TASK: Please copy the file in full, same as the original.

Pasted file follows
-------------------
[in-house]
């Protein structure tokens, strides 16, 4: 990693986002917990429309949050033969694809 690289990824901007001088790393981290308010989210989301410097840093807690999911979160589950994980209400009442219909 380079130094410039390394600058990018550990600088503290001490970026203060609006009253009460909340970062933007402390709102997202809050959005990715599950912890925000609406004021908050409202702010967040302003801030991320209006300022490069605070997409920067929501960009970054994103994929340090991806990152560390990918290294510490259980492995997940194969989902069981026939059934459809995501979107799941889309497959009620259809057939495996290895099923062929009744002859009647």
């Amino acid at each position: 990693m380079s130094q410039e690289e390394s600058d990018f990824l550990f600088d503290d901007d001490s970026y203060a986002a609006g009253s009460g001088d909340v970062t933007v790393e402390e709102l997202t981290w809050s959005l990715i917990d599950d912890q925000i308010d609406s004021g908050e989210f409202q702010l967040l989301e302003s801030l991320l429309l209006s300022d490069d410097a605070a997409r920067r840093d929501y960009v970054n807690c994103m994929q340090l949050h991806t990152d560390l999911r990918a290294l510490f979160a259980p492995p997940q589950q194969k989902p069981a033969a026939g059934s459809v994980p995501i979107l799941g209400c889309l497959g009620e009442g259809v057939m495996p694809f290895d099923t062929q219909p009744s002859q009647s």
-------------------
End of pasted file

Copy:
[in-house]
């Protein structure tokens, strides 16, 4: 990693986002917990429309949050033969694809 690289990824901007001088790393981290308010989210989301410097840093807690999911979160589950994980209400009442219909 380079130094410039390394600058990018550990600088503290001490970026203060609006009253009460909340970062933007402390709102997202809050959005990715599950912890925000609406004021908050409202702010967040302003801030991320209006300022490069605070997409920067929501960009970054994103994929340090991806990152560390990918290294510490259980492995997940194969989902069981026939059934459809995501979107799941889309497959009620259809057939495996290895099923062929009744002859009647």
């Amino acid at each position: 990693m380079s130094q410039e690289e390394s600058d990018f990824l550990f600088d503290d901007d001490s970026y203060a986002a609006g009253s009460g001088d909340v970062t933007v790393e402390e709102l997202t981290w809050s959005l990715i917990d599950d912890q925000i308010d609406s004021g908050e989210f409202q702010l967040l989301e302003s801030l991320l429309l209006s300022d490069d410097a605070a997409r920067r840093d929501y960009v970054n807690c994103m994929q340090l949050h991806t990152d560390l999911r990918a290294l510490f979160a259980p492995p997940q589950q194969k989902p069981a033969a026939g059934s459809v994980p995501i979107l799941g209400c889309l497959g009620e009442g259809v057939m495996p694809f290895d099923t062929q219909p009744s002859q009647s």